Now that the final version of MVC 3 has been released I think information about the performance characteristics of this latest installment would be very useful for those weighing the pros and cons of updating their MVC 2 applications. In this post I will talk about what you might expect when moving to MVC 3. The short answer is things should be about the same.
Of course that short statement is not accurate because the only correct answer to such performance questions is: “it depends”. It depends on what your application does and which features it is using: database connections, business logic, output caching, html helpers, etc. I say this because in a moment I will present some numbers and they might not correspond to what you would see in your application. But they should provide you with a good starting point.
The more detailed answer is that some applications will perform better while others will perform worse. That is because as we added new features (dependency injection, improved filters, etc.) some components of MVC 3 got slower than in MVC 2 simply because they are now doing more work. At the same time we have introduced targeted performance optimizations which improved other components. The only definite way you can know the impact on your application is if you carefully measure performance yourself. At the end of this post I will provide a rough list of some of the things that have gotten faster or slower.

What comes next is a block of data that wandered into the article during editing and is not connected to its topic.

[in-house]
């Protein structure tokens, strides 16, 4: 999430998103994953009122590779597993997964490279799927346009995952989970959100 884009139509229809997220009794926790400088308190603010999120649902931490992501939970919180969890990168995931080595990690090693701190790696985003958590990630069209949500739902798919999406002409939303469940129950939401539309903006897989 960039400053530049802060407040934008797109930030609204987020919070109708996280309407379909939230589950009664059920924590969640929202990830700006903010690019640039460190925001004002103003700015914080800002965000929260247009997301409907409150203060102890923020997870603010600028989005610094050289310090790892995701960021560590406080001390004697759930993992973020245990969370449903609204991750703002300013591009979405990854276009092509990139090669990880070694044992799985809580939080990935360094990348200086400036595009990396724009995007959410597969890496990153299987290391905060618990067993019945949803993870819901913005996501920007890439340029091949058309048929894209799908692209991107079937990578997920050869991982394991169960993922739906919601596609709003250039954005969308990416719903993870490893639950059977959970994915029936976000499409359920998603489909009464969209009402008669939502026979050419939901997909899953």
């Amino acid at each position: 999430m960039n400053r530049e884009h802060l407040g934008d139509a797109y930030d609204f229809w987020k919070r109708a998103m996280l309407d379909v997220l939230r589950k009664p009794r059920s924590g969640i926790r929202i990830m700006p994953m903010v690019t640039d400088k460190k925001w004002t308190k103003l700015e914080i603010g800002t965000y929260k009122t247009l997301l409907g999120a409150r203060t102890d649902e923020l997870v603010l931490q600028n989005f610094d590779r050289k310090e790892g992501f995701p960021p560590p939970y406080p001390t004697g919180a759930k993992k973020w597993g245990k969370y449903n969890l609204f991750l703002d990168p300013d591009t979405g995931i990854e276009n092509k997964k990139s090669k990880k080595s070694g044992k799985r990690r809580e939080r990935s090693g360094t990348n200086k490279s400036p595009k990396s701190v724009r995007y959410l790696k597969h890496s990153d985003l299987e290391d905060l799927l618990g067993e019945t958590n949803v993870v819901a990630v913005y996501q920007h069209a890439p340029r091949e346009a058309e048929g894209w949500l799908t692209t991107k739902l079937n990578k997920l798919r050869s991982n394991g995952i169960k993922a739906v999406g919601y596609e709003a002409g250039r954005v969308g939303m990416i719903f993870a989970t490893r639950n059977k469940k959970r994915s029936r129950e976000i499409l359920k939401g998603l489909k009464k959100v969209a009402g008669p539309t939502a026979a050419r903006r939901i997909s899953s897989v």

The application I will use for the tests is the default “Internet Application” project template that ships with every installation of MVC. While quite small, it is still a pretty good choice because it uses a wide variety of MVC features. This means that the test exercises a large part of the framework without focusing on any individual features.
For my tests I have the following applications:
I modified each of these applications in the following ways to ensure consistency and remove unnecessary noise from the results:
For each of the applications I executed the following sequence of requests and recorded the throughput (number of requests per second). The sequence ran for about 1 hour in our performance testing lab (meaning that the results should be amortized with respect to any other OS tasks that might have occurred on the server).
Note: The above results were captured on a 12-core server and should only be used for comparative purposes. Absolute RPS values on your own machine might de vastly different but their relative distribution should remain the same.
As you can see from comparing the results for Application 1 and Application 2 the difference is quite small. In fact –1.82% falls within the margin of error. Application 1 and Application 2 are the same identical application, except 1. references System.Web.Mvc.dll version 2.0 and 2. references System.Web.Mvc.dll version 3.0. These results are why we say that MVC 3 is on par with the performance characteristics of MVC 2.